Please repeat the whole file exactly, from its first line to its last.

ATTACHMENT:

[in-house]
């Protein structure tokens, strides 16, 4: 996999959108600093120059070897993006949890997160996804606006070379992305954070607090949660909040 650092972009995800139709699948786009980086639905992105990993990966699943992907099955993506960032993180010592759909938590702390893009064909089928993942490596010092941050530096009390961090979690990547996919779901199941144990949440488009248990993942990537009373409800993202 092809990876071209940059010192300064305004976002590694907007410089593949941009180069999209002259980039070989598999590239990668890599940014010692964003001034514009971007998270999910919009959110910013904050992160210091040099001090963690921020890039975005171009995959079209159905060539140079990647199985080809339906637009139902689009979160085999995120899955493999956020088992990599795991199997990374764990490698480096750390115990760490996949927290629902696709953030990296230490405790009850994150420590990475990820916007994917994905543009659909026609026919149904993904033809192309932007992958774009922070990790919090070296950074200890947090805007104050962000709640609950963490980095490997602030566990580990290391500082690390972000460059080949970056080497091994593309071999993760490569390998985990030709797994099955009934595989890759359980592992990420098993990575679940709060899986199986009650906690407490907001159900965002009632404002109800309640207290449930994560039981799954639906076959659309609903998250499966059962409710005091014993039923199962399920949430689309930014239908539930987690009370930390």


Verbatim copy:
[in-house]
């Protein structure tokens, strides 16, 4: 996999959108600093120059070897993006949890997160996804606006070379992305954070607090949660909040 650092972009995800139709699948786009980086639905992105990993990966699943992907099955993506960032993180010592759909938590702390893009064909089928993942490596010092941050530096009390961090979690990547996919779901199941144990949440488009248990993942990537009373409800993202 092809990876071209940059010192300064305004976002590694907007410089593949941009180069999209002259980039070989598999590239990668890599940014010692964003001034514009971007998270999910919009959110910013904050992160210091040099001090963690921020890039975005171009995959079209159905060539140079990647199985080809339906637009139902689009979160085999995120899955493999956020088992990599795991199997990374764990490698480096750390115990760490996949927290629902696709953030990296230490405790009850994150420590990475990820916007994917994905543009659909026609026919149904993904033809192309932007992958774009922070990790919090070296950074200890947090805007104050962000709640609950963490980095490997602030566990580990290391500082690390972000460059080949970056080497091994593309071999993760490569390998985990030709797994099955009934595989890759359980592992990420098993990575679940709060899986199986009650906690407490907001159900965002009632404002109800309640207290449930994560039981799954639906076959659309609903998250499966059962409710005091014993039923199962399920949430689309930014239908539930987690009370930390």